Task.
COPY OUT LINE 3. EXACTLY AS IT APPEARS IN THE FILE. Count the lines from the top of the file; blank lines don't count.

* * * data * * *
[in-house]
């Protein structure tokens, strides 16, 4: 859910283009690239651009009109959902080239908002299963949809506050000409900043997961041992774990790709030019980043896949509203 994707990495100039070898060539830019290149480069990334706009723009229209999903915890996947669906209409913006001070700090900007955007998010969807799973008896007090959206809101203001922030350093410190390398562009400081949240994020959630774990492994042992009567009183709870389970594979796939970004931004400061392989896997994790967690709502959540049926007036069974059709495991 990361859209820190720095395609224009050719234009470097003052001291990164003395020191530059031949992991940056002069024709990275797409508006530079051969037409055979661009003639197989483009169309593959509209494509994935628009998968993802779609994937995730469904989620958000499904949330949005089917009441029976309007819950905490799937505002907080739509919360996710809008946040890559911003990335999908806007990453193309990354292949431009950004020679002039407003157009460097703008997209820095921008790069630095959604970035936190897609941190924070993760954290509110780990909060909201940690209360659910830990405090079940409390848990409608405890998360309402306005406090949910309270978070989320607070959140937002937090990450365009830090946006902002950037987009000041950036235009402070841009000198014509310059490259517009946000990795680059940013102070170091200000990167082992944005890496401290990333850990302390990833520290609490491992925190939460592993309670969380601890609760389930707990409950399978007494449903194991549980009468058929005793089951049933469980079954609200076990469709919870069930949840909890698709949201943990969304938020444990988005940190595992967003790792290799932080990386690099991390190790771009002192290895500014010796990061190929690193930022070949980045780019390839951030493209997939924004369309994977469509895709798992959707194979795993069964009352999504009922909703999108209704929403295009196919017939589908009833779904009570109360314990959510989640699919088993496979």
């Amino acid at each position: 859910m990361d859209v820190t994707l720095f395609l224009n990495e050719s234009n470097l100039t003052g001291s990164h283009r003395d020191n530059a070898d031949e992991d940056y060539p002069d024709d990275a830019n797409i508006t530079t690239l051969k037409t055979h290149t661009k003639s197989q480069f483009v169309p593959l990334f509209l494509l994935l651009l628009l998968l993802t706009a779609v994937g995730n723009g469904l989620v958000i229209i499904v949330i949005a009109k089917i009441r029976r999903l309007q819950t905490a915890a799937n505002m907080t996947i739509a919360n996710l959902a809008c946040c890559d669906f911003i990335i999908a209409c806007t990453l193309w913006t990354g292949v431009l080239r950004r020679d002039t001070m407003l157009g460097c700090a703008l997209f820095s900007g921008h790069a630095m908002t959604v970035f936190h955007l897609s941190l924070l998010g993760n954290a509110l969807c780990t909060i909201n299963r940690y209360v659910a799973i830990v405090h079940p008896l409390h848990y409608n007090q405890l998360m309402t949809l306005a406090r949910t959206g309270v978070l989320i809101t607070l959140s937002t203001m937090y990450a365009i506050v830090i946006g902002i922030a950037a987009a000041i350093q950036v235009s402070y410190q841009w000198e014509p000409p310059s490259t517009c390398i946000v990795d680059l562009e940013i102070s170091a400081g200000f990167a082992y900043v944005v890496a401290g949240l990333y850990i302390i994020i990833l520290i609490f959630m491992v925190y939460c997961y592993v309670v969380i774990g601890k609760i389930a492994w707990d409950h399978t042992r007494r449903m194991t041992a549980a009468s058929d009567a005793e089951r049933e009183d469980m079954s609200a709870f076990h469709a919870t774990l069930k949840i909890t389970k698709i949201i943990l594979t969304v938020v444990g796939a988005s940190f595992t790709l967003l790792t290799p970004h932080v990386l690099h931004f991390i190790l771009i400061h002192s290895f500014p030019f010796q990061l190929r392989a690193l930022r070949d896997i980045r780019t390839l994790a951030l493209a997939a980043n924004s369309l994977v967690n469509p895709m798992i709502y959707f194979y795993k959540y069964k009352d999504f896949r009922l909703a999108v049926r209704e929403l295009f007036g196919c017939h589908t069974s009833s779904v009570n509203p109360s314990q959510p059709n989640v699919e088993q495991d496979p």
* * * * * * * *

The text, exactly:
């Amino acid at each position: 859910m990361d859209v820190t994707l720095f395609l224009n990495e050719s234009n470097l100039t003052g001291s990164h283009r003395d020191n530059a070898d031949e992991d940056y060539p002069d024709d990275a830019n797409i508006t530079t690239l051969k037409t055979h290149t661009k003639s197989q480069f483009v169309p593959l990334f509209l494509l994935l651009l628009l998968l993802t706009a779609v994937g995730n723009g469904l989620v958000i229209i499904v949330i949005a009109k089917i009441r029976r999903l309007q819950t905490a915890a799937n505002m907080t996947i739509a919360n996710l959902a809008c946040c890559d669906f911003i990335i999908a209409c806007t990453l193309w913006t990354g292949v431009l080239r950004r020679d002039t001070m407003l157009g460097c700090a703008l997209f820095s900007g921008h790069a630095m908002t959604v970035f936190h955007l897609s941190l924070l998010g993760n954290a509110l969807c780990t909060i909201n299963r940690y209360v659910a799973i830990v405090h079940p008896l409390h848990y409608n007090q405890l998360m309402t949809l306005a406090r949910t959206g309270v978070l989320i809101t607070l959140s937002t203001m937090y990450a365009i506050v830090i946006g902002i922030a950037a987009a000041i350093q950036v235009s402070y410190q841009w000198e014509p000409p310059s490259t517009c390398i946000v990795d680059l562009e940013i102070s170091a400081g200000f990167a082992y900043v944005v890496a401290g949240l990333y850990i302390i994020i990833l520290i609490f959630m491992v925190y939460c997961y592993v309670v969380i774990g601890k609760i389930a492994w707990d409950h399978t042992r007494r449903m194991t041992a549980a009468s058929d009567a005793e089951r049933e009183d469980m079954s609200a709870f076990h469709a919870t774990l069930k949840i909890t389970k698709i949201i943990l594979t969304v938020v444990g796939a988005s940190f595992t790709l967003l790792t290799p970004h932080v990386l690099h931004f991390i190790l771009i400061h002192s290895f500014p030019f010796q990061l190929r392989a690193l930022r070949d896997i980045r780019t390839l994790a951030l493209a997939a980043n924004s369309l994977v967690n469509p895709m798992i709502y959707f194979y795993k959540y069964k009352d999504f896949r009922l909703a999108v049926r209704e929403l295009f007036g196919c017939h589908t069974s009833s779904v009570n509203p109360s314990q959510p059709n989640v699919e088993q495991d496979p």